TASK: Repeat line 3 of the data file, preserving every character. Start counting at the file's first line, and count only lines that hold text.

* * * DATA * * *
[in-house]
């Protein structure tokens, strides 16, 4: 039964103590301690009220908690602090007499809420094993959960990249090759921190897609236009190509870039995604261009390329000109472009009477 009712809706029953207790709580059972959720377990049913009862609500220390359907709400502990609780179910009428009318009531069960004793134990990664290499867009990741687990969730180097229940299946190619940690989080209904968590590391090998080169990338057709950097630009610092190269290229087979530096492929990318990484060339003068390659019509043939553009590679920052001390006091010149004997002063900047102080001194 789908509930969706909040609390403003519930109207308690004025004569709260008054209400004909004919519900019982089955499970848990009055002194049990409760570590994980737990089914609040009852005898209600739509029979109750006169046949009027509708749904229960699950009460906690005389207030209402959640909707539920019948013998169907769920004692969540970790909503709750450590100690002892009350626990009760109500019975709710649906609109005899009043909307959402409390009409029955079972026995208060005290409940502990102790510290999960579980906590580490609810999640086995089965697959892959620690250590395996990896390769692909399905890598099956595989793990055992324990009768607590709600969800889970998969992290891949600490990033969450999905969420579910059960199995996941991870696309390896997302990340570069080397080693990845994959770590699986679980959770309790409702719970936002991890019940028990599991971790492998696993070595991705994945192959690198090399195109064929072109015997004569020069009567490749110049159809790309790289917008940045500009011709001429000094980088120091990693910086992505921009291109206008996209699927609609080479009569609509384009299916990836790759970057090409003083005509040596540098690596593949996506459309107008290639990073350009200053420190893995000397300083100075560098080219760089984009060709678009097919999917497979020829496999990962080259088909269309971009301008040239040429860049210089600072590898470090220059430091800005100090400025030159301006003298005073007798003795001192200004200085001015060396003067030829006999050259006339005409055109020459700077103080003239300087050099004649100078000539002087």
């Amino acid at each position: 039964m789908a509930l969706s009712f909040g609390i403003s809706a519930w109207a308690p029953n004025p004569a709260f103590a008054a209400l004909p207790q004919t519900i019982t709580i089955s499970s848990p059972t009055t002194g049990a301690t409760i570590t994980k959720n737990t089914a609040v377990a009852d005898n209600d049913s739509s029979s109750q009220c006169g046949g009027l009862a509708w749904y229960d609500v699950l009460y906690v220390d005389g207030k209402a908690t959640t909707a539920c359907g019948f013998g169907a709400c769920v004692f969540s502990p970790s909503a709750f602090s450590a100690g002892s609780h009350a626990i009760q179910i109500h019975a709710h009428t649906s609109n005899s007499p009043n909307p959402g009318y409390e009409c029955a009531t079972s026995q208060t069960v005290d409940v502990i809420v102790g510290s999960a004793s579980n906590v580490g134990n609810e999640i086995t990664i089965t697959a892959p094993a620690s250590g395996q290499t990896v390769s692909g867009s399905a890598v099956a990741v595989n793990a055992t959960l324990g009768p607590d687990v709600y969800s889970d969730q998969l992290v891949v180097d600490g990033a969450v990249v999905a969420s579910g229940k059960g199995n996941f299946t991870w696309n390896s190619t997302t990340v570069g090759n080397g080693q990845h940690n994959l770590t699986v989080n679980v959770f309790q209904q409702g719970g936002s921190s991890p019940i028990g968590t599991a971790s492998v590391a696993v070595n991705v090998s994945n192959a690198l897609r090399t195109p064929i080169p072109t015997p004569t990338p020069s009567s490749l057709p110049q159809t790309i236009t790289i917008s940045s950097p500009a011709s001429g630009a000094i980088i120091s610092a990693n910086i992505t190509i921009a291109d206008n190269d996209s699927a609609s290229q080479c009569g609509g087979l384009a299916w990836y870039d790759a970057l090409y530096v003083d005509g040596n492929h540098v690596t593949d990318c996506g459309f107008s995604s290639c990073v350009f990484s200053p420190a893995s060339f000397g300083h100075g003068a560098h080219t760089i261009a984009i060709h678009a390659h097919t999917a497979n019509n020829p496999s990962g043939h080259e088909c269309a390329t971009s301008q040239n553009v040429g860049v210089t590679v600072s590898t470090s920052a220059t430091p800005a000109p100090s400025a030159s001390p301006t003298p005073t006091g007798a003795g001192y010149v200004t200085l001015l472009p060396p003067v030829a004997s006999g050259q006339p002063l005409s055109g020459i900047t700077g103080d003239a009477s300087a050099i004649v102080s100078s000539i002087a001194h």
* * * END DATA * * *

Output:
């Amino acid at each position: 039964m789908a509930l969706s009712f909040g609390i403003s809706a519930w109207a308690p029953n004025p004569a709260f103590a008054a209400l004909p207790q004919t519900i019982t709580i089955s499970s848990p059972t009055t002194g049990a301690t409760i570590t994980k959720n737990t089914a609040v377990a009852d005898n209600d049913s739509s029979s109750q009220c006169g046949g009027l009862a509708w749904y229960d609500v699950l009460y906690v220390d005389g207030k209402a908690t959640t909707a539920c359907g019948f013998g169907a709400c769920v004692f969540s502990p970790s909503a709750f602090s450590a100690g002892s609780h009350a626990i009760q179910i109500h019975a709710h009428t649906s609109n005899s007499p009043n909307p959402g009318y409390e009409c029955a009531t079972s026995q208060t069960v005290d409940v502990i809420v102790g510290s999960a004793s579980n906590v580490g134990n609810e999640i086995t990664i089965t697959a892959p094993a620690s250590g395996q290499t990896v390769s692909g867009s399905a890598v099956a990741v595989n793990a055992t959960l324990g009768p607590d687990v709600y969800s889970d969730q998969l992290v891949v180097d600490g990033a969450v990249v999905a969420s579910g229940k059960g199995n996941f299946t991870w696309n390896s190619t997302t990340v570069g090759n080397g080693q990845h940690n994959l770590t699986v989080n679980v959770f309790q209904q409702g719970g936002s921190s991890p019940i028990g968590t599991a971790s492998v590391a696993v070595n991705v090998s994945n192959a690198l897609r090399t195109p064929i080169p072109t015997p004569t990338p020069s009567s490749l057709p110049q159809t790309i236009t790289i917008s940045s950097p500009a011709s001429g630009a000094i980088i120091s610092a990693n910086i992505t190509i921009a291109d206008n190269d996209s699927a609609s290229q080479c009569g609509g087979l384009a299916w990836y870039d790759a970057l090409y530096v003083d005509g040596n492929h540098v690596t593949d990318c996506g459309f107008s995604s290639c990073v350009f990484s200053p420190a893995s060339f000397g300083h100075g003068a560098h080219t760089i261009a984009i060709h678009a390659h097919t999917a497979n019509n020829p496999s990962g043939h080259e088909c269309a390329t971009s301008q040239n553009v040429g860049v210089t590679v600072s590898t470090s920052a220059t430091p800005a000109p100090s400025a030159s001390p301006t003298p005073t006091g007798a003795g001192y010149v200004t200085l001015l472009p060396p003067v030829a004997s006999g050259q006339p002063l005409s055109g020459i900047t700077g103080d003239a009477s300087a050099i004649v102080s100078s000539i002087a001194h």